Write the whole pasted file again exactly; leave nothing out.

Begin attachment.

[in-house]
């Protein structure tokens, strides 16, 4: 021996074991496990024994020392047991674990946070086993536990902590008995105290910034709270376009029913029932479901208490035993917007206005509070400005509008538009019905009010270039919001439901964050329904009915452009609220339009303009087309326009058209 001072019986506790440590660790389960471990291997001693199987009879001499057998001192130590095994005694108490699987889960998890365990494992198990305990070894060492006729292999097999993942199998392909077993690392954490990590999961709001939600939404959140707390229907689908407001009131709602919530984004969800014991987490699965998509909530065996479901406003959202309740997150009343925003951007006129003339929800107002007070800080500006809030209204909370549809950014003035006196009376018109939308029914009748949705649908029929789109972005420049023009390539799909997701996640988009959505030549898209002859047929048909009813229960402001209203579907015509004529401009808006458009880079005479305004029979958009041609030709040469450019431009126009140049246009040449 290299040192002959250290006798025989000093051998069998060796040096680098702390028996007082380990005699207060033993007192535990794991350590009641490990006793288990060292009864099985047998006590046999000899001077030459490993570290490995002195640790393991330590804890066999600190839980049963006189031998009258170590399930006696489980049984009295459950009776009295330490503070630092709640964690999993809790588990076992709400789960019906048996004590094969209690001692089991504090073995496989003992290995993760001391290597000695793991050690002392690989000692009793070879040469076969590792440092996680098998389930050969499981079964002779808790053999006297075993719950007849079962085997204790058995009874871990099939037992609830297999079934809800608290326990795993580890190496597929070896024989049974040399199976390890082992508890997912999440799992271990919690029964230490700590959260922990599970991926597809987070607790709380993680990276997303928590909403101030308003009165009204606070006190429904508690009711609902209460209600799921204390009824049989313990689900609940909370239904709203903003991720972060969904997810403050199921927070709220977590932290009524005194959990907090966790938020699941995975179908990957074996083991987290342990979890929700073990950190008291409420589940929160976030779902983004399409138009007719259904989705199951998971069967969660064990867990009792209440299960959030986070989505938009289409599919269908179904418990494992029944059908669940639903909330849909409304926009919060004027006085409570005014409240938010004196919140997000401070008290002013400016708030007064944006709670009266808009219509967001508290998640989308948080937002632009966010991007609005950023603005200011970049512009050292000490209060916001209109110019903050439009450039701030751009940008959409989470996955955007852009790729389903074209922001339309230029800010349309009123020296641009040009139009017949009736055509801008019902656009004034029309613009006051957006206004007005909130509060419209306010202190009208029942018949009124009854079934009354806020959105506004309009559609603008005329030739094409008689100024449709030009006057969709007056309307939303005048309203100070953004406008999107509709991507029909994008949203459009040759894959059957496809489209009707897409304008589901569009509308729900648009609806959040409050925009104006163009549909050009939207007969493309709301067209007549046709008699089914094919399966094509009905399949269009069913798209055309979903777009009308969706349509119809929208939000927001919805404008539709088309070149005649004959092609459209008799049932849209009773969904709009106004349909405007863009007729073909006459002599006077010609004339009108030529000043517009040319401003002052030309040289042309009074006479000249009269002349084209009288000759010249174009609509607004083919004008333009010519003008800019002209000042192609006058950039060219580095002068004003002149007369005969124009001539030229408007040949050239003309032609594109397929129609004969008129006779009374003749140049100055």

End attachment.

[in-house]
């Protein structure tokens, strides 16, 4: 021996074991496990024994020392047991674990946070086993536990902590008995105290910034709270376009029913029932479901208490035993917007206005509070400005509008538009019905009010270039919001439901964050329904009915452009609220339009303009087309326009058209 001072019986506790440590660790389960471990291997001693199987009879001499057998001192130590095994005694108490699987889960998890365990494992198990305990070894060492006729292999097999993942199998392909077993690392954490990590999961709001939600939404959140707390229907689908407001009131709602919530984004969800014991987490699965998509909530065996479901406003959202309740997150009343925003951007006129003339929800107002007070800080500006809030209204909370549809950014003035006196009376018109939308029914009748949705649908029929789109972005420049023009390539799909997701996640988009959505030549898209002859047929048909009813229960402001209203579907015509004529401009808006458009880079005479305004029979958009041609030709040469450019431009126009140049246009040449 290299040192002959250290006798025989000093051998069998060796040096680098702390028996007082380990005699207060033993007192535990794991350590009641490990006793288990060292009864099985047998006590046999000899001077030459490993570290490995002195640790393991330590804890066999600190839980049963006189031998009258170590399930006696489980049984009295459950009776009295330490503070630092709640964690999993809790588990076992709400789960019906048996004590094969209690001692089991504090073995496989003992290995993760001391290597000695793991050690002392690989000692009793070879040469076969590792440092996680098998389930050969499981079964002779808790053999006297075993719950007849079962085997204790058995009874871990099939037992609830297999079934809800608290326990795993580890190496597929070896024989049974040399199976390890082992508890997912999440799992271990919690029964230490700590959260922990599970991926597809987070607790709380993680990276997303928590909403101030308003009165009204606070006190429904508690009711609902209460209600799921204390009824049989313990689900609940909370239904709203903003991720972060969904997810403050199921927070709220977590932290009524005194959990907090966790938020699941995975179908990957074996083991987290342990979890929700073990950190008291409420589940929160976030779902983004399409138009007719259904989705199951998971069967969660064990867990009792209440299960959030986070989505938009289409599919269908179904418990494992029944059908669940639903909330849909409304926009919060004027006085409570005014409240938010004196919140997000401070008290002013400016708030007064944006709670009266808009219509967001508290998640989308948080937002632009966010991007609005950023603005200011970049512009050292000490209060916001209109110019903050439009450039701030751009940008959409989470996955955007852009790729389903074209922001339309230029800010349309009123020296641009040009139009017949009736055509801008019902656009004034029309613009006051957006206004007005909130509060419209306010202190009208029942018949009124009854079934009354806020959105506004309009559609603008005329030739094409008689100024449709030009006057969709007056309307939303005048309203100070953004406008999107509709991507029909994008949203459009040759894959059957496809489209009707897409304008589901569009509308729900648009609806959040409050925009104006163009549909050009939207007969493309709301067209007549046709008699089914094919399966094509009905399949269009069913798209055309979903777009009308969706349509119809929208939000927001919805404008539709088309070149005649004959092609459209008799049932849209009773969904709009106004349909405007863009007729073909006459002599006077010609004339009108030529000043517009040319401003002052030309040289042309009074006479000249009269002349084209009288000759010249174009609509607004083919004008333009010519003008800019002209000042192609006058950039060219580095002068004003002149007369005969124009001539030229408007040949050239003309032609594109397929129609004969008129006779009374003749140049100055």